DNA pioneer James Watson to sell Nobel medal; could fetch as much as $4.5m

Nobel prize winner James Watson, seen in this 1996 file picture, is to auction off the gold medal he won. -- PHOTO: ST FILE
Nobel prize winner James Watson, seen in this 1996 file picture, is to auction off the gold medal he won. -- PHOTO: ST FILE

Nobel prize winner James Watson, who was lauded for his discovery of the structure of DNA, is to auction off the gold medal he won.

It will be the first time a Nobel Prize has been sold by a living recipient.

Christie's auction house has said the gold medal could fetch between US$2.5m and US$3.5m (S$3.24m - S$4.5m), BBC reported.

The coveted gold medal is expected to go under the hammer in a sale at Christie's in New York on Dec 4, CNN said.

The auction also includes papers belonging to Professor Watson, such as handwritten notes for his acceptance speech. Christie's estimates these at between US$300,000 and US$400,000.

Prof Watson, 85, said part of the proceeds would go to projects at the universities and scientific research institutions he has worked at throughout his career.

"I look forward to making further philanthropic gifts to Cold Spring Harbor Laboratory, the University of Chicago, and Clare College Cambridge," he said in a statement.

He added that the auction would mean he could "continue to do my part in keeping the academic world an environment where great ideas and decency prevail," according to CNN.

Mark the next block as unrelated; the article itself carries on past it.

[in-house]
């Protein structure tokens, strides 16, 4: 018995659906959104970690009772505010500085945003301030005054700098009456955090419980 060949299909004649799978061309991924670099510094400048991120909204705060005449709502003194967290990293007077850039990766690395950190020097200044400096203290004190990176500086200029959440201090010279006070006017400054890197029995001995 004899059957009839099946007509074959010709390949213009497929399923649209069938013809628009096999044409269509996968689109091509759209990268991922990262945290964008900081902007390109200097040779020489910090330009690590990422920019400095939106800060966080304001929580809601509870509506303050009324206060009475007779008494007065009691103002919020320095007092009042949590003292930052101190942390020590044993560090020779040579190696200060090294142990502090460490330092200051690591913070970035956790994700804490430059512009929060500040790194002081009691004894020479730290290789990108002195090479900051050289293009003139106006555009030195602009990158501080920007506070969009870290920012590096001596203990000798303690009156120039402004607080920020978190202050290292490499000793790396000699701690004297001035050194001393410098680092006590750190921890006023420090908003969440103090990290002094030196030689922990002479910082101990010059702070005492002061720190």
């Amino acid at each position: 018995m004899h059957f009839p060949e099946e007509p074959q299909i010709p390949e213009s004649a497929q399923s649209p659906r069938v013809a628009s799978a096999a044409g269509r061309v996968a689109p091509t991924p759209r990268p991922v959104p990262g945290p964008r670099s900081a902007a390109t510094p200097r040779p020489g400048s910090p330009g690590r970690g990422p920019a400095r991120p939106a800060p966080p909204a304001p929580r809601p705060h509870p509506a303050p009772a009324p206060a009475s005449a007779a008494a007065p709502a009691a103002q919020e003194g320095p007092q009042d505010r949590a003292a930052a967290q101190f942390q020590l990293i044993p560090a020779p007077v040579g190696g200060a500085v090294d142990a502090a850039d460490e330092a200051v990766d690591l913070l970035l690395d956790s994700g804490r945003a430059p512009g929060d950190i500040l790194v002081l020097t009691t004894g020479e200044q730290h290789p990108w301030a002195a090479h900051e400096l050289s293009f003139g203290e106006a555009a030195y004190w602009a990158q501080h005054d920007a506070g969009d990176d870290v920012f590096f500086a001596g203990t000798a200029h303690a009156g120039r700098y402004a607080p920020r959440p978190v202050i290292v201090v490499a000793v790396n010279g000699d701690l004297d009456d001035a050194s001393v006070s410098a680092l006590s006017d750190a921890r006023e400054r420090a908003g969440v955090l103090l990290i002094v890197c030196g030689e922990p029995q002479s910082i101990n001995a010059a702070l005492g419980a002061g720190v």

Prof Watson was awarded the Nobel prize for work in the field of physiology or medicine alongside fellow scientists Francis Crick and Maurice Wilkins in 1962.

In 1953, Prof Watson and Prof Crick came to the conclusion that DNA was formed by two twisted strands of molecules, like the rungs of a ladder, holding the iconic double helix structure together, CNN reported.

The discovery, which explained how DNA stores information and how it is replicated, changed biology forever and revolutionised medicine.

"All we could say when we got it: It's so beautiful!" Watson said in 2013.

"DNA was my only gold rush,'' CNN quoted the scientist as saying.

Prof Crick's Nobel medal sold for US$2.2m last year. He died in 2004.

His "Secret of Life" letter to his son, in which he explained the structure of DNA weeks before the discovery was officially announced in the April 1953 edition of the journal Nature, was sold for US$6.06 million - a world record price.

That is more than three times its pre-sale estimate, making it the most expensive letter ever sold at auction, CNN reported.